Friday, November 13, 2009
Forys appointed to state board of health by Governor Pat Quinn, faces battle in 17th District
Dr. Victor Forys, the leading Democratic candidate in the 17th Cook County Board district's battle for the party nomination in the Feb. 2, was named this week by Gov. Quinn to the Illinois Board of Health.
Quinn and a laundry list of leading Democrats have endorsed Forys in his bid to the win the Democratic primary, but many media have been pretending he doesn't exist as a candidate to promote their friend and heir to 19th Ward political clout Pat Maher, the controversy-plagued president of the Orland Fire Protection District.
The 17th District is solidly Republican and the seat is now held by Elizabeth "Liz" Doody Gorman, who in two terms has become the leading advocate for tax reduction on the Cook County board.
It's a fascinating race and any Democrat who wins the primary will have a tough time defeating Gorman, whose record on fighting taxes has emboldened not only other county board members but the Illinois General Assembly to fight the tax-raising administration of Cook County Board President Todd Stroger. Two other candidates are running in the Democratic primary and one more is running in the Republican primary. (You can read a complete story by clicking here.)
Forys is being written off because the district is a bowling alley that geographically looks like it is founded on Orland Park. But while Orland Township may look like it has the weighted vote, as you move north, the voter density increases significantly.
The district, as you can see, stretches from Wheeling and Northfield all the way down along the Cook County Board to Orland Township in the South.
Forys ran in the last battle for the Congressional seat vacated by Rahm Emanuel, the chief of staff to President Barack Obama, which was won by former County Commissioner Mike Quigley. Although Forys did not win, he raised a substantial amount of money and received strong endorsements, as he is doing again this year.
Forys believes that he can win the Democratic Primary on Feb. 2 by allowing Maher, who is backed by the 19th Ward Machine that is trying to put Orland Township is a political headlock, to fight with Gorman. And Maher hasn't hesitated to attack Gorman, even though the winners of the Democratic and Republican primaries won't face off until 9 months later. Maher is hoping to deflect voter attention away from the Orland Fire Protection District's outrageous tax increases and from the fact that the OFPD takes the largest bite out of the district's taxpayer's pocketbook of any other taxing body save for the schools -- more than 12.5 percent of the county's bills pays for Maher's fiefdom.
Maher is the politically ambitious son of Orland Park's part-time village clerk David Maher, who is a county patronage employee working for 19th Ward superstar and Cook County Sheriff Tom Dart. Stroger oversees their budget and all are Democrats.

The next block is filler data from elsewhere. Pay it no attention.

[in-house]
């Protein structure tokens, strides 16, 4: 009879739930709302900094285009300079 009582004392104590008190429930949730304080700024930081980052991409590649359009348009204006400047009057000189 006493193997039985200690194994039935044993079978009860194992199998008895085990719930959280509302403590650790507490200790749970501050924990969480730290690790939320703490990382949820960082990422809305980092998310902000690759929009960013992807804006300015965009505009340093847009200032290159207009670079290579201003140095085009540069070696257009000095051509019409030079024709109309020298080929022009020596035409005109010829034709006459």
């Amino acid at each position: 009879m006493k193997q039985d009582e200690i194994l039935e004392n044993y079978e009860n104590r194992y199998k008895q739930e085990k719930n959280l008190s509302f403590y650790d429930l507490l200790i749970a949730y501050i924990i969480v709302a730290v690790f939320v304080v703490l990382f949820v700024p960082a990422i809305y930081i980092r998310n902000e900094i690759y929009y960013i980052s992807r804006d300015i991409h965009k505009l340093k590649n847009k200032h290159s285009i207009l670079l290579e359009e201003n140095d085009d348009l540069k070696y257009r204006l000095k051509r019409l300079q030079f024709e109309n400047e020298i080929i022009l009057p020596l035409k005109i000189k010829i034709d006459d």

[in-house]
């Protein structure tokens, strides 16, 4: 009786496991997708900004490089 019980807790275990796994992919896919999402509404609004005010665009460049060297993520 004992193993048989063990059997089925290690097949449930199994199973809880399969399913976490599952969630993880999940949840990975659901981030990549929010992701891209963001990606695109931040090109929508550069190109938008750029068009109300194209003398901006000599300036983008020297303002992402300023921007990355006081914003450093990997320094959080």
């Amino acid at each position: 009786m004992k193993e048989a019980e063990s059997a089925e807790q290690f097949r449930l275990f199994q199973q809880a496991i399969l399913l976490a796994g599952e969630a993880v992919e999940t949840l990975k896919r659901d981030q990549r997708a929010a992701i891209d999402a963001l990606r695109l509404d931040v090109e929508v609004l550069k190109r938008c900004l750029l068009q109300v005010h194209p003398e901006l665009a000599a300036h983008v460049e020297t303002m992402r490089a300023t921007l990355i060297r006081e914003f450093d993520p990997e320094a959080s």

But Gorman has elevated herself above Maher and others by being the most vocal anti-tax member of the Cook County Board. Gorman was the only county commissioner to challenge a $190,000 county loan to controversial Regional Schools Superintendent Charles Flowers. Flowers budget has since come under scrutiny. A report by the auditor general shows that Flowers has since mismanaged millions of dollars in funds. His office has an annual budget of about $1 million and is reportedly more than $1 million in debt. The audit shows that Flowers has borrowed money to pay for all kinds of expenses, without proper records, but he insisted he has repaid everything.
Gorman was the only voice to challenge Flowers' poor leadership. But this past June, the entire County board joined Gorman to repudiate Flowers and reject the loan and acknowledge Gorman's leadership.
And, Gorman was the leader of a coalition of Republicans and Democrats on the Cook County Board to repeal Todd Stroger's repressive 1 percent sales tax, which is crippling the county's taxpayers and forcing businesses to relocate to neighboring counties. Stroger used his veto to block the last effort. Gorman was so persistent that she help force the county board to try three times to repeal and roll back the tax and that caught the attention of the Illinois General Assembly which then voted to reduce the number of votes needed to override Stroger's outrageous 80 percent override vote need.
Now, Gorman and others are planning to launch another drive to rollback the sales tax with a better chance of withstanding Stroger's pro-tax veto.
Forys will have his work cut out for him in November against Gorman, but first he has to win the February Democratic Primary, and that's a race some don't want you to know he is in.
Of course, don't right off Donna Sanders who also hails from the Orland Township district and is running in the Democratic primary. A popular library turstee, Sanders has real credentials and you can't ignore the powerful woman's vote in this district. They have a voice. On the Cook County Board, that voice, though, belongs to Gorman.
-- Ray Hanania